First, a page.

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Unformatted text preview: Chapter 8.2: Expected Value Suppose we were to repeat an experiment many times. We might be interested in the average value of our random variable. For example, consider a game where we might either earn or lose money each time we play. Suppose our random variable X represented the amount of money won or lost. The average value of our random variable X would tell us whether we should expect to win or lose money in the long run. This measurement is called the expected value of the random vari- able. We write the expected value of X as E ( X ). To find the expected value of X , we take each value that X can take and multiply it by its probability. We then take all these products and add them together. Example: Suppose that X has the following distribution. x 5 15 100 P ( X = x ) 1 3 1 4 5 12 Find E ( X ). E ( X ) = 5 P ( X = 5) + 15 P ( X = 15) + 100 P ( X = 100) E ( X ) = 5 parenleftbigg 1 3 parenrightbigg + 15 parenleftbigg 1 4 parenrightbigg + 100 parenleftbigg 5 12 parenrightbigg E ( X ) = 5 3 + 15 4 + 500 12 47 . 1666 E ( X ) is approximately 47.1666. Note that E ( X ) does not need to be one of the values that X can take, as E ( X ) is measuring an average ....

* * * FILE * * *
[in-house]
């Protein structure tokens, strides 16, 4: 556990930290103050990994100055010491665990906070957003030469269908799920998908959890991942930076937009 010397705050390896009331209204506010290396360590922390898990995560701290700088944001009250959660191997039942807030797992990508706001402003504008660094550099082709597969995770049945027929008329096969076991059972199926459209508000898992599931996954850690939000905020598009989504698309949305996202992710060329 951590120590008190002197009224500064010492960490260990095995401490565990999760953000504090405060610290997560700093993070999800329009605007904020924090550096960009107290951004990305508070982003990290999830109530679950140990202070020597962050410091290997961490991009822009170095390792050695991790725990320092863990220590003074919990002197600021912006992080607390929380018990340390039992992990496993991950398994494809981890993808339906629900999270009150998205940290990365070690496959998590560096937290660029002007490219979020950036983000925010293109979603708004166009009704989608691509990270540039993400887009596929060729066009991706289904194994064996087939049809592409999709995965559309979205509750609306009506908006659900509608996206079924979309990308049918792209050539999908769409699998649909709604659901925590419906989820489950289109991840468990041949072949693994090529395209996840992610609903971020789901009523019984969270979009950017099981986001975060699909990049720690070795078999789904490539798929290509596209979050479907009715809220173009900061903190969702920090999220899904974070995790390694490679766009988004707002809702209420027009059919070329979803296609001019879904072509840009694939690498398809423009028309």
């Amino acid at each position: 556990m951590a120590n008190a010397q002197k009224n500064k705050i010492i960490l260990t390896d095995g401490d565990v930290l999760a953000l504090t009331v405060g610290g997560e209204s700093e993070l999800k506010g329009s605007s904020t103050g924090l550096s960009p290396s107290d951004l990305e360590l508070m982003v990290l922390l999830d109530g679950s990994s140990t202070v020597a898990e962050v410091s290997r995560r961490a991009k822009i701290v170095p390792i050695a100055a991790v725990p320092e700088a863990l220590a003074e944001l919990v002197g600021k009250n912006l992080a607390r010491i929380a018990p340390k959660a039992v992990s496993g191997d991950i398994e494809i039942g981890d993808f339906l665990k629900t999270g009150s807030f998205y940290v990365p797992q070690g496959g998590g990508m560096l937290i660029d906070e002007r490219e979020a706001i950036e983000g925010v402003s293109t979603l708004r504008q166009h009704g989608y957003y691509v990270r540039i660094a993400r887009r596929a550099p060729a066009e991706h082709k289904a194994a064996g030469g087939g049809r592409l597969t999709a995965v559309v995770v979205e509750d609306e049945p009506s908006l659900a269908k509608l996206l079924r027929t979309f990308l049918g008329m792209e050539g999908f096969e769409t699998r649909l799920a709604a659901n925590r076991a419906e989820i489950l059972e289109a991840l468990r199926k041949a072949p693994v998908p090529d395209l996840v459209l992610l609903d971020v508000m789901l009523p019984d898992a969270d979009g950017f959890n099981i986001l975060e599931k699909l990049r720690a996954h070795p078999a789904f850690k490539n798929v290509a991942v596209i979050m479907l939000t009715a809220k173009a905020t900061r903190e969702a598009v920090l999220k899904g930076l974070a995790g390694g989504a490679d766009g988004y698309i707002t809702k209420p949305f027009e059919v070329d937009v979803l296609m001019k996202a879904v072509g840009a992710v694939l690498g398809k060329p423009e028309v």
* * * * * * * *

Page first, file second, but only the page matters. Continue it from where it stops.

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- Spring '11